In the intro to The Image of Whiteness Daniel C. Blight writes: “I am obliged to state clearly and unequivocally that as a white man, I am implicated by and in my own arguments. This is my own Gordian knot, one that sees me faced with a necessary psychological crisis related to my subjectivity. Untying this knot – rather than violently cutting it – is the work I must do, and by extension, the work I want to suggest all white people do, especially those who consider themselves “not racist.” The closer I have come to understanding what my whiteness means in terms of my identity, the more I have realized that I must stay in this space of crisis.” I am just beginning to untie this knot personally and likewise feel implicated by my privilege as a white male. These books are the result of my own time in “this space of crisis.” They question how I have been conditioned to think and the lasting impact it has had on myself as well as others. As with most of my books these represent my thoughts from a period, I think through making. Each is a self-reflective attempt to grow.
Paint the Moon
Paint the Moon’s impetus is a story my parents told me when I was little and asked why the moon was broken. I had noticed the phases of the moon. I was told that my father (a former house painter) would get a very tall ladder and paint a little bit every night until it was “fixed.” This fan book, reminiscent of a paint sample book, illustrates the phases of the moon in paint scrapings on one side and family pictures of myself, my father, and my grandfather on the other. Through images, dates, and anecdotes, it creates a timeline showcasing how a narrative of work ethic and merit was passed down from generation to generation, and how privilege was glossed over as a contributing factor to our success. The book’s circular form complicates the common notion that social progress will inevitably happen as the linear timeline is shown as a never-ending cycle. Having been raised on ideals like merit I still struggle to not conflate my self-worth with productivity; even knowing that the myth of meritocracy contributes to our cultures insanely off-kilter work life balance, and worse the ability for society to write off people in need as lazy. Through this book I am questioning how these myths became so engrained in my identity and how I can navigate my future parenthood so that I do not perpetuate these ideals in my children.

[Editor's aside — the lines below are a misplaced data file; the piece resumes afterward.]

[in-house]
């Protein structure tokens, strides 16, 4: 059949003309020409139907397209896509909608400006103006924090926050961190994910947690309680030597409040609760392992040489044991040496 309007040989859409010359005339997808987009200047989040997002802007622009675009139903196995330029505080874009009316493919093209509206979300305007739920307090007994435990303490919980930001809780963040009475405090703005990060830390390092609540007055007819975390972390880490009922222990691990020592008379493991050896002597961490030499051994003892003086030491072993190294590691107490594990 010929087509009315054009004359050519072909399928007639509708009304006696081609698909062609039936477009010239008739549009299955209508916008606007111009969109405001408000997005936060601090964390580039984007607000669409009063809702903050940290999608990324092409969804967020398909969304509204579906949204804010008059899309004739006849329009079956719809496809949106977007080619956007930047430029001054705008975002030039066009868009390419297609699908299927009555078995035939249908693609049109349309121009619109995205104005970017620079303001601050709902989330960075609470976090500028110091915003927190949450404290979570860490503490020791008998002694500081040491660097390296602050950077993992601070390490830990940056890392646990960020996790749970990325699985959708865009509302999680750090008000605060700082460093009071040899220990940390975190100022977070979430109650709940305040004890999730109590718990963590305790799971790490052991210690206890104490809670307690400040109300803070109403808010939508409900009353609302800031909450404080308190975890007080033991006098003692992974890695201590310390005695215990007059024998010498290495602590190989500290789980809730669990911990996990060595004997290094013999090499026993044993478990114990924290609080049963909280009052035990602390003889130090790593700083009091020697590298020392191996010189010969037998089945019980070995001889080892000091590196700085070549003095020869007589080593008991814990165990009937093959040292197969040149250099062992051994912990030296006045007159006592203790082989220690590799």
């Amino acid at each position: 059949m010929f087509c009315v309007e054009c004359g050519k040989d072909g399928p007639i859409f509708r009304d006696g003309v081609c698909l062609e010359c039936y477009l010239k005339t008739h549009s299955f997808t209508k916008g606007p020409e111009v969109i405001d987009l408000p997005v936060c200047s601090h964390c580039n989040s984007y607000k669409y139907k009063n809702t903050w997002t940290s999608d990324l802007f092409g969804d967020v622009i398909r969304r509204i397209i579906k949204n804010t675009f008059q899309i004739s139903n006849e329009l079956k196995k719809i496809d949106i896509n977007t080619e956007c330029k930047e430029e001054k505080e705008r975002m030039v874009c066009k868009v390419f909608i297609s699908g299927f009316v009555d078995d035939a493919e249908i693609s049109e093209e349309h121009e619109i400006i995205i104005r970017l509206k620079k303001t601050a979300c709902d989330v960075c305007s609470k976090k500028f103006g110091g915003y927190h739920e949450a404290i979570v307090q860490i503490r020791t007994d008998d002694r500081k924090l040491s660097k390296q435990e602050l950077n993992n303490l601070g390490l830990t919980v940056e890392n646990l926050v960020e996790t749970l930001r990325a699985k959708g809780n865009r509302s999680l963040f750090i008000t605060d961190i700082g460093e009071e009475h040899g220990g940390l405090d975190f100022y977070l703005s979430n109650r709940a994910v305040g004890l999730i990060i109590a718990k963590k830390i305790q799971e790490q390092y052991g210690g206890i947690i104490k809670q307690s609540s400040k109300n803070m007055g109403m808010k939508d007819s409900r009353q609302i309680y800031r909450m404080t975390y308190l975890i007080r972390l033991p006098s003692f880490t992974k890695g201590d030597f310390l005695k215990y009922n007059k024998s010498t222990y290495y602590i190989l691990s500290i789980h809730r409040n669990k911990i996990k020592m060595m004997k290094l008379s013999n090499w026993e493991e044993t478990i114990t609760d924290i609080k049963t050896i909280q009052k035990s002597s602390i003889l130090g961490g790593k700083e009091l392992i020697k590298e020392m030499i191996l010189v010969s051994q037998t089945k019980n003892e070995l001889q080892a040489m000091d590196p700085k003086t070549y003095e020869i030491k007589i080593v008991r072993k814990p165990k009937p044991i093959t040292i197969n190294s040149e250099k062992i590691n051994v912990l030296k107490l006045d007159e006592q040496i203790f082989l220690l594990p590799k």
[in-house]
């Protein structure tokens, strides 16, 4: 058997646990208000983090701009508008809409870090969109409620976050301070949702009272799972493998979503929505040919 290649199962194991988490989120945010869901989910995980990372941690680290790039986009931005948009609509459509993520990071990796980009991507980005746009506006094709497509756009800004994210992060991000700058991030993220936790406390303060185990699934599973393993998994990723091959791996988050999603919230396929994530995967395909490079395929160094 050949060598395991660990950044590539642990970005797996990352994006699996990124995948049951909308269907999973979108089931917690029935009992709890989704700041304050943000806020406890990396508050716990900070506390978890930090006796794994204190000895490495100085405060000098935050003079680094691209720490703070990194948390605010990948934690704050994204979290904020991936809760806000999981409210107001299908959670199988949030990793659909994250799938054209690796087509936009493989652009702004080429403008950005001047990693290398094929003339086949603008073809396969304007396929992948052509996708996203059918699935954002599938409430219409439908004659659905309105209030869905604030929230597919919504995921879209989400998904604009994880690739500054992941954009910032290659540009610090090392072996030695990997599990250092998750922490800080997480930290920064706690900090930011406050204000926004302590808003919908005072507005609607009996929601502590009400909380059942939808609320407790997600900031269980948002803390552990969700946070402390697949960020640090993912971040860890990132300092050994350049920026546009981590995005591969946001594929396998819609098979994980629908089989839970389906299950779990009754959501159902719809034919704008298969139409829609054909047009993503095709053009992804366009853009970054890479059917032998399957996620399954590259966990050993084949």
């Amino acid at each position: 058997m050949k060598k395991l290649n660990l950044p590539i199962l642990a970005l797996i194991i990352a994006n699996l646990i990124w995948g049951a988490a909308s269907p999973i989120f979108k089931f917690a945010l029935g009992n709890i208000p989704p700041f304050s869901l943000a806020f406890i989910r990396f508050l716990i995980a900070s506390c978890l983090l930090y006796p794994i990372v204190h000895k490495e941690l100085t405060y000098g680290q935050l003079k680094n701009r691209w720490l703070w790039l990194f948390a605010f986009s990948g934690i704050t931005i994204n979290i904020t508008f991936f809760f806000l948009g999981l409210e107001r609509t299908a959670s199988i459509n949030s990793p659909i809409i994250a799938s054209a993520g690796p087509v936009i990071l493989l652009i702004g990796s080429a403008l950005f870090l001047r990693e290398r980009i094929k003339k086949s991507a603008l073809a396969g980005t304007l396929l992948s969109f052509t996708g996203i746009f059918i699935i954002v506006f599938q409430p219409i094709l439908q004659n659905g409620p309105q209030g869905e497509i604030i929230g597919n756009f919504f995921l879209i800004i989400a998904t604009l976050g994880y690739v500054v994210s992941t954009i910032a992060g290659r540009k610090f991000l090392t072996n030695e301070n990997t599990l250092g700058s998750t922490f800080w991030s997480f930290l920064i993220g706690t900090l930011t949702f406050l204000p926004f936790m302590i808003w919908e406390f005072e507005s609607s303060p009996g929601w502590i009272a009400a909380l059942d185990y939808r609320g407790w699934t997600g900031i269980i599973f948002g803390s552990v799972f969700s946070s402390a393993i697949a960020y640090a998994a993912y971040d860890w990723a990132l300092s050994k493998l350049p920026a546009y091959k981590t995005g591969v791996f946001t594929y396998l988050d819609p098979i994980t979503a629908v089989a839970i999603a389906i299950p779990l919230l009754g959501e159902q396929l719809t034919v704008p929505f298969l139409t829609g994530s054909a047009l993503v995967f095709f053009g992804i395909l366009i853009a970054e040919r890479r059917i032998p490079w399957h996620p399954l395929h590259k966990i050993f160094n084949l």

To A Fellow Searcher...
In 2017 I came into possession of Minor White’s personal enlarger through my undergraduate photography professor, which accelerated a deeper research into White’s life. Using the search photographs by location function of Princeton’s online Minor White archive I began to visit various locations around New England (where I was living) and Rochester, NY (my hometown) where he had made images. Shooting with black and white film in a similar style I would go home to print my images on his enlarger. Eventually using different materials and forms to explore other aspects of his life such as ritual, meditation, the I Ching, and his relationships with other photographers. To a Fellow Searcher... opens to a picture of Minor White’s gravestone, which says “All the way to heaven is heaven, for he said I am the Way.” In many ways this quote sums up my research into the life of Minor White. I had similar existential questions, and like him attempted to answer them through a ritualistic approach to photography, only to discover the search was more interesting than the answers.
How to Draw Tornadoes
When I was in elementary school I was scolded for scribbling in my notebook. The teacher did not accept that I was drawing tornadoes and proceeded to teach me the “correct” way to draw them. Looking back, many aspects of my education, from art making to social norms, were taught in a canonical way. I’m realizing now how much it impacts the ways I think, and how difficult it is to break from this conditioning. A sewing machine scribbles tornadoes through the pages of this book violently disrupting images that symbolize my narrow-minded upbringing. As the dust settles, I imagine a world that is more inclusive and community minded; juxtaposing my experience learning multiplication with passages from Braiding Sweetgrass by Robin Wall Kimmerer, and exploring how trees prioritize the health of the forest over their individual success.